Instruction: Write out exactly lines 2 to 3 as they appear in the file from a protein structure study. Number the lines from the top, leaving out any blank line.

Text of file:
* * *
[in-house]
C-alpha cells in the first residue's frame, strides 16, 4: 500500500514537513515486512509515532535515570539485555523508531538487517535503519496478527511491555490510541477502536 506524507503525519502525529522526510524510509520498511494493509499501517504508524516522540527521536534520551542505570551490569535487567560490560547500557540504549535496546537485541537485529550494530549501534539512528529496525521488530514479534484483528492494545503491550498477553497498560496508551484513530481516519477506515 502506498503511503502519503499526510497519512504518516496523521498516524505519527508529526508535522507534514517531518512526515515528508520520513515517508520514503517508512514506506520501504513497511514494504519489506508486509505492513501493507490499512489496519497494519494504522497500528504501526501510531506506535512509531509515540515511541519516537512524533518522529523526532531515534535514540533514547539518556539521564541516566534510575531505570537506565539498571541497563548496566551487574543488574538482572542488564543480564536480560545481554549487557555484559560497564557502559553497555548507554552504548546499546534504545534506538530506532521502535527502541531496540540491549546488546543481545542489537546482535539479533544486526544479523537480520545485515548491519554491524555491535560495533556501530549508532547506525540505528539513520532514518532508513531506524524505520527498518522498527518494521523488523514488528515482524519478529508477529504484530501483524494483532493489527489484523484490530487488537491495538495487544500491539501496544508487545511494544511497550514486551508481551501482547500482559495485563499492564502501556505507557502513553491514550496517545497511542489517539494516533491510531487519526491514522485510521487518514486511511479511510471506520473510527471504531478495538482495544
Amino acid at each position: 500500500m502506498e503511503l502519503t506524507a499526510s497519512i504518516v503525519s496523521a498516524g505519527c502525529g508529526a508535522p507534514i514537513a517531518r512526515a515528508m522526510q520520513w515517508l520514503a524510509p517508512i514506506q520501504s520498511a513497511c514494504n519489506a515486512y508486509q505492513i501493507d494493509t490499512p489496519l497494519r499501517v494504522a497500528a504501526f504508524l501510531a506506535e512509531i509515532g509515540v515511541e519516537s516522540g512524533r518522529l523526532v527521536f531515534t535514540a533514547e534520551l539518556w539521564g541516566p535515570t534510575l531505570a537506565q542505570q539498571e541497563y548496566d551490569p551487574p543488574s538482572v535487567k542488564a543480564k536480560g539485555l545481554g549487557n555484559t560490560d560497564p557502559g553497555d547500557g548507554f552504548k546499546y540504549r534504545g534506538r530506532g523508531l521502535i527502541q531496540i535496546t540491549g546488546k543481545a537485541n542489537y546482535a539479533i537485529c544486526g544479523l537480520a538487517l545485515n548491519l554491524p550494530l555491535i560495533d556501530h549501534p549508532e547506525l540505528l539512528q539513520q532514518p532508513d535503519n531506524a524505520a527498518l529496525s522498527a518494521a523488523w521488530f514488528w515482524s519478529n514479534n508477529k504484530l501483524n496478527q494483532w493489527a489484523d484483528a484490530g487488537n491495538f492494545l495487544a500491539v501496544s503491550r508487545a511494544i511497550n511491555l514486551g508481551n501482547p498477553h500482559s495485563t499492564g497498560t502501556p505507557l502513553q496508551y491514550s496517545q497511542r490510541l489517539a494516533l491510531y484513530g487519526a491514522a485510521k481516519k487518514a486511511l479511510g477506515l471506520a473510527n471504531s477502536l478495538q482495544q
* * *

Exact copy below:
C-alpha cells in the first residue's frame, strides 16, 4: 500500500514537513515486512509515532535515570539485555523508531538487517535503519496478527511491555490510541477502536 506524507503525519502525529522526510524510509520498511494493509499501517504508524516522540527521536534520551542505570551490569535487567560490560547500557540504549535496546537485541537485529550494530549501534539512528529496525521488530514479534484483528492494545503491550498477553497498560496508551484513530481516519477506515 502506498503511503502519503499526510497519512504518516496523521498516524505519527508529526508535522507534514517531518512526515515528508520520513515517508520514503517508512514506506520501504513497511514494504519489506508486509505492513501493507490499512489496519497494519494504522497500528504501526501510531506506535512509531509515540515511541519516537512524533518522529523526532531515534535514540533514547539518556539521564541516566534510575531505570537506565539498571541497563548496566551487574543488574538482572542488564543480564536480560545481554549487557555484559560497564557502559553497555548507554552504548546499546534504545534506538530506532521502535527502541531496540540491549546488546543481545542489537546482535539479533544486526544479523537480520545485515548491519554491524555491535560495533556501530549508532547506525540505528539513520532514518532508513531506524524505520527498518522498527518494521523488523514488528515482524519478529508477529504484530501483524494483532493489527489484523484490530487488537491495538495487544500491539501496544508487545511494544511497550514486551508481551501482547500482559495485563499492564502501556505507557502513553491514550496517545497511542489517539494516533491510531487519526491514522485510521487518514486511511479511510471506520473510527471504531478495538482495544
Amino acid at each position: 500500500m502506498e503511503l502519503t506524507a499526510s497519512i504518516v503525519s496523521a498516524g505519527c502525529g508529526a508535522p507534514i514537513a517531518r512526515a515528508m522526510q520520513w515517508l520514503a524510509p517508512i514506506q520501504s520498511a513497511c514494504n519489506a515486512y508486509q505492513i501493507d494493509t490499512p489496519l497494519r499501517v494504522a497500528a504501526f504508524l501510531a506506535e512509531i509515532g509515540v515511541e519516537s516522540g512524533r518522529l523526532v527521536f531515534t535514540a533514547e534520551l539518556w539521564g541516566p535515570t534510575l531505570a537506565q542505570q539498571e541497563y548496566d551490569p551487574p543488574s538482572v535487567k542488564a543480564k536480560g539485555l545481554g549487557n555484559t560490560d560497564p557502559g553497555d547500557g548507554f552504548k546499546y540504549r534504545g534506538r530506532g523508531l521502535i527502541q531496540i535496546t540491549g546488546k543481545a537485541n542489537y546482535a539479533i537485529c544486526g544479523l537480520a538487517l545485515n548491519l554491524p550494530l555491535i560495533d556501530h549501534p549508532e547506525l540505528l539512528q539513520q532514518p532508513d535503519n531506524a524505520a527498518l529496525s522498527a518494521a523488523w521488530f514488528w515482524s519478529n514479534n508477529k504484530l501483524n496478527q494483532w493489527a489484523d484483528a484490530g487488537n491495538f492494545l495487544a500491539v501496544s503491550r508487545a511494544i511497550n511491555l514486551g508481551n501482547p498477553h500482559s495485563t499492564g497498560t502501556p505507557l502513553q496508551y491514550s496517545q497511542r490510541l489517539a494516533l491510531y484513530g487519526a491514522a485510521k481516519k487518514a486511511l479511510g477506515l471506520a473510527n471504531s477502536l478495538q482495544q